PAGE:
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The Department OF Educational Psychology


The Department of Educational Psychology (EPSY) is home to a variety of interrelated disciplines and degree options focused on human development and well-being in educational and community contexts. Our undergraduate programs prepare students to work with children and youth in a variety of community and school contexts. We also offer a range of professional master’s degrees geared towards professionals in schools, communities, and the corporate world. For those interested in doctoral studies we offer Doctor of Philosophy (PhD) degrees in Educational Psychology, Counseling Psychology, and School Psychology.

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Academic Programs

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Educational Psychology, US News & World Report 2021

Number of Online Courses Available

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Educational Psychology Programs

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UNDERGRADUATE STUDIES

EPSY offers a Bachelor of Science (B.S.) in Education and University Studies, with one of three focuses.

Educational-Psychology-Camp-Student

Graduate Programs

The department of Educational Psychology offers a range of professional graduate degree programs.

Educational-Psychology-Teacher-Students

ONLINE EDUCATION

EPSY offers a wide variety of online programs and courses to many the diverse needs our students.

Educational Psychology Teacher Teaching Students

Certificates

Undergraduate students have the opportunity to complete certificate programs while completing their degree requirements.

FROM OUR FORMER STUDENTS


“I came to the conclusion that being a special educator is less about whom you teach and more about what you teach.”

– Stephanie Haetchen ’12
Special Education Programs

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Dr. Timothy Elliott

Dr. Timothy Elliott

Distinguished Professor

Email: timothyrelliott@tamu.edu

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Timothy R. Elliott, Ph.D., ABPP, is a University Distinguished Professor in the Department of Educational Psychology in the College of Education and Human Development at Texas A&M University. He is a licensed psychologist and holds board certification (ABPP) in rehabilitation psychology.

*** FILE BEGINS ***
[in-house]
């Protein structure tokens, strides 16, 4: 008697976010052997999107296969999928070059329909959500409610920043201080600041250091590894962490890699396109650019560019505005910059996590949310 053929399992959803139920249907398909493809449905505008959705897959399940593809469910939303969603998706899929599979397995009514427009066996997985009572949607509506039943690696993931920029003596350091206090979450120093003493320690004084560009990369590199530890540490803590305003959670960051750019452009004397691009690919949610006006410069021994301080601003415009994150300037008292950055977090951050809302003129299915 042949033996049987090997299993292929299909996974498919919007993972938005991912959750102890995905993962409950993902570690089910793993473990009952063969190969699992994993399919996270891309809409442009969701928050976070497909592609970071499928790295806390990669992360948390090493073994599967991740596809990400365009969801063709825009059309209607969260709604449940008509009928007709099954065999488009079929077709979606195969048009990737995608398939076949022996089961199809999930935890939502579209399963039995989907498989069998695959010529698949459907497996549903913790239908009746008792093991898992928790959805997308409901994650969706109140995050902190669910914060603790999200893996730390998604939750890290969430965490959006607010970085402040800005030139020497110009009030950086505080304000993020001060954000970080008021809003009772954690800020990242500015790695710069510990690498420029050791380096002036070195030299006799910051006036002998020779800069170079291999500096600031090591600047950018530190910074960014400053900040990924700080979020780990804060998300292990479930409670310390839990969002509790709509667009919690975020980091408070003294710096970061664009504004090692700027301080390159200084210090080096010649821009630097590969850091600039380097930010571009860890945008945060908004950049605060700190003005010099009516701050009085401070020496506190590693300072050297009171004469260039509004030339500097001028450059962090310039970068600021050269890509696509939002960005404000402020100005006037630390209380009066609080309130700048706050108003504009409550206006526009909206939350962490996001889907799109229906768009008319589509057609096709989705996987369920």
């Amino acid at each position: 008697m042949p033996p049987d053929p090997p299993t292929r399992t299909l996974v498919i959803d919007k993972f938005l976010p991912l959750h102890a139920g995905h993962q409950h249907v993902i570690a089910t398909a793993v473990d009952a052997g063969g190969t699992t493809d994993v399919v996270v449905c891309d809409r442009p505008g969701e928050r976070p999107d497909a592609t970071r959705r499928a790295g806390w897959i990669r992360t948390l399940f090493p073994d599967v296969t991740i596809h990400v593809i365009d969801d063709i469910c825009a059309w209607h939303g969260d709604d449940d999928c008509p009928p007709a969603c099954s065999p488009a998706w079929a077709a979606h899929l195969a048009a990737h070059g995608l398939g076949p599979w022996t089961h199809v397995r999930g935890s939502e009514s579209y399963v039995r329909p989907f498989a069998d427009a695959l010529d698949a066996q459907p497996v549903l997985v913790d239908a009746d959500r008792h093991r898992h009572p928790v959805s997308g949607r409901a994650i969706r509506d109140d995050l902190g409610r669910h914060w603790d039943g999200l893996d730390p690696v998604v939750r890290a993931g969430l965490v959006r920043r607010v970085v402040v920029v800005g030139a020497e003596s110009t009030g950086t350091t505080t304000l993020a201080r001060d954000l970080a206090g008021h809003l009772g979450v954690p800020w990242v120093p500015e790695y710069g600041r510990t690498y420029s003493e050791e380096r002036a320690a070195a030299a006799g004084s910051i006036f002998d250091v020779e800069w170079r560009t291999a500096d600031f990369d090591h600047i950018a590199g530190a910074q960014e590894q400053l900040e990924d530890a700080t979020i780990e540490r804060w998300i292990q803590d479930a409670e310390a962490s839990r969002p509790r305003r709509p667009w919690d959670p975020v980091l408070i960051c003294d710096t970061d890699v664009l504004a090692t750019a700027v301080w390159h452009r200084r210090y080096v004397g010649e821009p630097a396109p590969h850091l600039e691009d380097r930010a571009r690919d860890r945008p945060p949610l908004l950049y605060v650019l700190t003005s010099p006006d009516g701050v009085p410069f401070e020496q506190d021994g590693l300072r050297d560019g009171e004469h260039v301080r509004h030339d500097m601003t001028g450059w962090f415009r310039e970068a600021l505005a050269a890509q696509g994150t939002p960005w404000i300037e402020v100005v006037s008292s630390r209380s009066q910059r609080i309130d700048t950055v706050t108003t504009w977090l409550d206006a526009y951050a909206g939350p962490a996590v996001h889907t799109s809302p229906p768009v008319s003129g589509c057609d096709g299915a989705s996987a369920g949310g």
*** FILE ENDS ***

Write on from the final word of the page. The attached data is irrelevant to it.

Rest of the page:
His research has examined adjustment processes among persons living with chronic and disabling health conditions, with particular emphasis on the role of social problem-solving abilities and other factors that predict adjustment following disability. This work has resulted in over 200 professional publications and federal grant funding for over 15 years (including support for five randomized clinical trials). His research team pioneered the use of long-distance technologies in providing problem solving training to family caregivers of persons with acquired disabilities, including the first randomized clinical trials of a psychological intervention for family caregivers of persons with spinal cord injuries, and for family caregivers of persons with traumatic brain injuries. In 2006, he was featured in the instructional DVD entitled, Caregiving, as part of the Psychotherapy Video/DVD Series on Relationships published by American Psychological Association.

Elliott served on the Defense Health Board’s Neurological/Behavioral Health subcommittee that advises on psychological/mental health issues and neurological symptoms and conditions among service members and their families. He was a member of the Presidential Caregiver Task Force for the American Psychological Association. He served as Editor for Rehabilitation Psychology (2006-2011); currently, he is the Editor-in-Chief of the Journal of Clinical Psychology. With colleagues in public health he began Telehealth Counseling Clinic to 2008 to provide mental health services to clients in underserved counties in the Brazos Valley of Texas. It has evolved with the leadership of his protege, Dr. McCord, and is now known as the Telebehavioral Care Clinic (https://health.tamu.edu/care/telebehavioral-care/index.html). He is a recipient of several awards and honors from the Division of Rehabilitation Psychology and the Society of Counseling Psychology.

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